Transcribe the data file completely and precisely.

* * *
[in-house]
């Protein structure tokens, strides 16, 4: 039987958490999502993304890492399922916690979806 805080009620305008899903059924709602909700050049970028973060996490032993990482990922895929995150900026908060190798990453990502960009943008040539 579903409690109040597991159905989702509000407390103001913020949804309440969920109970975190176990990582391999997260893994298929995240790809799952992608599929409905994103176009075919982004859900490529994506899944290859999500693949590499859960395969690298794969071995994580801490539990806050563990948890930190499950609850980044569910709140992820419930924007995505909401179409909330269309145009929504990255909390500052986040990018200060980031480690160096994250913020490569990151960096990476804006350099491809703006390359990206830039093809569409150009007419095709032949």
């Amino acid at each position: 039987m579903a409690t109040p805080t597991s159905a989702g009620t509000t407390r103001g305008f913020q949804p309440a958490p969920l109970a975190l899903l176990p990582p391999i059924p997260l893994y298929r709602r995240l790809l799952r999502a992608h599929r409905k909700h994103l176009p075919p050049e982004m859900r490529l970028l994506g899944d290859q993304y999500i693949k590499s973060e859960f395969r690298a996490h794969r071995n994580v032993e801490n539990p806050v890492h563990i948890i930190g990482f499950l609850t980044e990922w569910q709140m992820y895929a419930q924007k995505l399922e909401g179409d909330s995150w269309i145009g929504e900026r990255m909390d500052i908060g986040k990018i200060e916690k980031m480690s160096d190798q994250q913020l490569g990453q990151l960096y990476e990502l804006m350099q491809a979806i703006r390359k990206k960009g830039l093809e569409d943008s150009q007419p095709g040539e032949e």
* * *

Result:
[in-house]
């Protein structure tokens, strides 16, 4: 039987958490999502993304890492399922916690979806 805080009620305008899903059924709602909700050049970028973060996490032993990482990922895929995150900026908060190798990453990502960009943008040539 579903409690109040597991159905989702509000407390103001913020949804309440969920109970975190176990990582391999997260893994298929995240790809799952992608599929409905994103176009075919982004859900490529994506899944290859999500693949590499859960395969690298794969071995994580801490539990806050563990948890930190499950609850980044569910709140992820419930924007995505909401179409909330269309145009929504990255909390500052986040990018200060980031480690160096994250913020490569990151960096990476804006350099491809703006390359990206830039093809569409150009007419095709032949």
């Amino acid at each position: 039987m579903a409690t109040p805080t597991s159905a989702g009620t509000t407390r103001g305008f913020q949804p309440a958490p969920l109970a975190l899903l176990p990582p391999i059924p997260l893994y298929r709602r995240l790809l799952r999502a992608h599929r409905k909700h994103l176009p075919p050049e982004m859900r490529l970028l994506g899944d290859q993304y999500i693949k590499s973060e859960f395969r690298a996490h794969r071995n994580v032993e801490n539990p806050v890492h563990i948890i930190g990482f499950l609850t980044e990922w569910q709140m992820y895929a419930q924007k995505l399922e909401g179409d909330s995150w269309i145009g929504e900026r990255m909390d500052i908060g986040k990018i200060e916690k980031m480690s160096d190798q994250q913020l490569g990453q990151l960096y990476e990502l804006m350099q491809a979806i703006r390359k990206k960009g830039l093809e569409d943008s150009q007419p095709g040539e032949e």